University of Nevada, Reno
Professional School Advising
COLLEGE OF SCIENCE
411 Davidson Math & Science Center
PHYSICIAN ASSISTANT SCHOOL PREPARATION
A Physician Assistant (P.A.) practices medicine under the supervision of a physician in a variety
of health care settings, including: physician offices, hospitals, clinics, HMO’s, and the armed
services. PAs perform a wide range of medical duties which include conducting physical exams,
ordering and interpreting laboratory tests and x-rays, diagnosing and treating illness, counseling
and preventative health, and treating minor injuries. Given the relatively short training period for
PA’s, schools expect that candidates have already gained direct patient care experience prior to
application, ideally through employment. For more information go to the American Academy of
Physician Assistants website: www.aapa.org or the US Department of Labor Occupational
Outlook Handbook’s website: www.bls.gov/OCO/ocos081.htm
MAJOR: There is no one prescribed major for acceptance to PA programs. Students must
prepare themselves with a basic background in mathematics, chemistry, and biology as well as
the social and behavioral sciences, and the humanities. Beyond this basic preparation, you
should choose a major in what interests you.
Professional School Advising offers personal assistance for students in the College of Science
with the professional school application process, including academic guidance, seminars, the
personal statement, mock interviews, advice on getting letters of recommendation, admissions
testing, program selection, and application timeline and strategies.
COURSE REQUIREMENTS: Specific course requirements may vary between programs, but
the following courses are generally required. It is the applicant's responsibility to determine the
requirements of each program to which they are applying. For more information check the
online PA Program Directory: www.paeaonline.org/index.php?ht=d/sp/i/25515/ pid/25515 All
required courses must be taken for a letter grade. The general requirements include:
Math: Pre-calculus 127
Chemistry: General 121, 122 with lab
Biology: General 190, 191, and 192
Human Anatomy and Physiology 223, 224
English: Composition 101, 102
Psychology: General 101
Additional courses to consider: organic chemistry, physics, biochemistry, genetics, medical
terminology, nutrition, statistics, and additional courses in the social sciences and humanities.
EXPERIENCE: Some PA programs require applicants have 500-2000 hours of direct, hands on
patient care before applying. Some employment options: medical assistant, orderly, paramedic,
certified nursing assistant, nurse, EMT, respiratory therapist, phlebotomist, home health aide.
Research each program for specific requirements regarding the type of experience they will
accept, and the number of hours required or recommended.
PA EDUCATION: Because of the close working relationship PAs have with physicians, they
are educated in a medical model designed to complement physician training. Currently, most PA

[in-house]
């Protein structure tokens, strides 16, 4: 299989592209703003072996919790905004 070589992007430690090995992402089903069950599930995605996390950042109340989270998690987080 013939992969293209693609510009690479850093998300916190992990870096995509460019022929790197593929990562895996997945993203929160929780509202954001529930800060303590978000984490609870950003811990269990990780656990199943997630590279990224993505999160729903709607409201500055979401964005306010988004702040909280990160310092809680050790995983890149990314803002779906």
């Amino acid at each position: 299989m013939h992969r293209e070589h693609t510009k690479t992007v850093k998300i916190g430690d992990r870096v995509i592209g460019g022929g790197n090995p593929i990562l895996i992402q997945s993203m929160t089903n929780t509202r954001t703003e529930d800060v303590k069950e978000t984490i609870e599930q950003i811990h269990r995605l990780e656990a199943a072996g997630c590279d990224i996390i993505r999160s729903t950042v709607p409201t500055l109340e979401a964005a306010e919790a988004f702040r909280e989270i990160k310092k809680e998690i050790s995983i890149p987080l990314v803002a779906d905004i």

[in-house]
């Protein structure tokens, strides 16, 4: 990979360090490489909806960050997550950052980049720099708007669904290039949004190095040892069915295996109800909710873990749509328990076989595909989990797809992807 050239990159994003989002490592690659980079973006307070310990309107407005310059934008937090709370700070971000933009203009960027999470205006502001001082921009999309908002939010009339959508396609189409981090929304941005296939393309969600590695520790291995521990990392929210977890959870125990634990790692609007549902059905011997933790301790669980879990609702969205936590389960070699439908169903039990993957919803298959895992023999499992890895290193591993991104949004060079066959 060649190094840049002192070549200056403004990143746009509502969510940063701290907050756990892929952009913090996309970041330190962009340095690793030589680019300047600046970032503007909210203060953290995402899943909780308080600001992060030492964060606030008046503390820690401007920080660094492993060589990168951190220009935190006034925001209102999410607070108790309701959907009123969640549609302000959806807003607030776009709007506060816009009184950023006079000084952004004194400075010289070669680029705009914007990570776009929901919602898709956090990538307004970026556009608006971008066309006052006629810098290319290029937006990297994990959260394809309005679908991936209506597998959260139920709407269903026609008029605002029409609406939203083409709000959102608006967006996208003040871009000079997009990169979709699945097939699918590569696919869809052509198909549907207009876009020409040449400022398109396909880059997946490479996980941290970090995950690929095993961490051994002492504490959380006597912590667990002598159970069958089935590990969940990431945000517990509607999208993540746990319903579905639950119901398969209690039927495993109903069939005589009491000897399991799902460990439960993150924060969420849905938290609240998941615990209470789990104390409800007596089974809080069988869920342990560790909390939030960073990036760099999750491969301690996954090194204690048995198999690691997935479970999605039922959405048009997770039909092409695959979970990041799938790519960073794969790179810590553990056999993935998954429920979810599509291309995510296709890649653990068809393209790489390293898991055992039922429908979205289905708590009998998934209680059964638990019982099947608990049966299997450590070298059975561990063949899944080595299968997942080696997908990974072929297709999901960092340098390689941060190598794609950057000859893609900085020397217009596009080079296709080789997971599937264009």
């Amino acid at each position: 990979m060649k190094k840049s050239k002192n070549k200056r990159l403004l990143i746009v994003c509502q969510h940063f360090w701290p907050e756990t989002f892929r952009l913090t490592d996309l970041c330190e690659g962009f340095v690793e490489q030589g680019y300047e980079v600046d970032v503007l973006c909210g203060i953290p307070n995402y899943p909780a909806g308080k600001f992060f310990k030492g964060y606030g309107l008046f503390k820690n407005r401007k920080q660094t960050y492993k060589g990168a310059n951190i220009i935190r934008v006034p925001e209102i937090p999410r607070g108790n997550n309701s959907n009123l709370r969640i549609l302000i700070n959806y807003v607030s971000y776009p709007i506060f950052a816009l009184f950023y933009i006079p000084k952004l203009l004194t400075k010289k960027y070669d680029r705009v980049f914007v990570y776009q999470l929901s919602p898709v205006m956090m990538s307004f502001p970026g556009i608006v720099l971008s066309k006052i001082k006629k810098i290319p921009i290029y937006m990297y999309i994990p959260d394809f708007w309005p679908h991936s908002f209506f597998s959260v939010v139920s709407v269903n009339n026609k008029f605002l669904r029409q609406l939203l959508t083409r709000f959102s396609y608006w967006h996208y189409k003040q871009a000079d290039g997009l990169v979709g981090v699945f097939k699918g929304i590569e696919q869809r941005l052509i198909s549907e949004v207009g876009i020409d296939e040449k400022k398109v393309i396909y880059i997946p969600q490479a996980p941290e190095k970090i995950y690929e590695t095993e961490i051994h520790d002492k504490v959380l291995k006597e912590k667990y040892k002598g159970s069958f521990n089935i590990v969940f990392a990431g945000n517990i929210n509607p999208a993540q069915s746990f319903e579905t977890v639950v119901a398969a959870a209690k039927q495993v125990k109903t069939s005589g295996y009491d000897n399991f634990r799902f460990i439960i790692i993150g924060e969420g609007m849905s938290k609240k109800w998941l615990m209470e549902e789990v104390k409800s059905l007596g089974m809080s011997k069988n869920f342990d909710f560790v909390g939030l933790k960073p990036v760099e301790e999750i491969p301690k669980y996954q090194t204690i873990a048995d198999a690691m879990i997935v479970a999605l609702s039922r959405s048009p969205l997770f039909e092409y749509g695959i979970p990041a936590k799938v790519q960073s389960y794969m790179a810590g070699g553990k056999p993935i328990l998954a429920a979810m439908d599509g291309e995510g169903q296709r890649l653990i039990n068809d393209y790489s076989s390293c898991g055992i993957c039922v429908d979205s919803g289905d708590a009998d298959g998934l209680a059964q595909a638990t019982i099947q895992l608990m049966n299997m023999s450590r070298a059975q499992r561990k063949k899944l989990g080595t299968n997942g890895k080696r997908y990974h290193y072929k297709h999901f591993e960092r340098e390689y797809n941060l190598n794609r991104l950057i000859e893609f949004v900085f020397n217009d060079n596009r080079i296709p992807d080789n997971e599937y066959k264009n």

programs are at the Master’s level. For more information go to Physician Assistant Education
Generally, PA programs take 2.5 years: 9 to 12 months of classroom studies, followed by 9 to 15
months of supervised clinical rotations. PA’s can also do post graduate residencies and specialize
in such areas as emergency medicine, neonatology and surgery.
APPLICATION PROCESS: Applications should be submitted 12-15 months prior to expected
enrollment in a PA program. Most PA programs belong to the Central Application Service for
Physician Assistants (CASPA) which allows students to apply through one initial application.
For more information go to www.caspaonline.org/ If you apply to schools which do not
participate in CASPA, you will need to submit individual applications to each school.
Most PA programs require that students take the Graduate Record Examination (GRE), a
computerized test which is offered year round. For more information go to www.gre.org
Secondary/Supplemental Applications: After receiving your initial application, some PA
programs will send you their own application, known as a secondary or supplemental
Interviews are the final stage of the application process. If a school offers you an interview it
means they are seriously considering you. All schools interview potential matriculates.
LETTERS OF RECOMMENDATION: Most programs require three letters of reference
(LOR’s): from a health care provider with an advanced degree, an employer, and the third should
be from a faculty member - science professors are preferred. Check the LOR requirement for
each program to which you are applying. CASPA offers a Letters of Recommendation Service;
for more information go to https://portal.caspaonline.org/applicants2013 /instruction
You may also consider storing your letters with a document collection and delivery service, such
as Interfolio, where letters can be kept on file for up to 5 years and delivered to the programs you
are apply to at your convenience. For more information go to www.Interfolio.com
Selection for admission is based on many factors which may include undergraduate GPA, test
scores, letters of recommendation, extracurricular activities, an interview, personal statement,
and awareness of and experience in health related fields.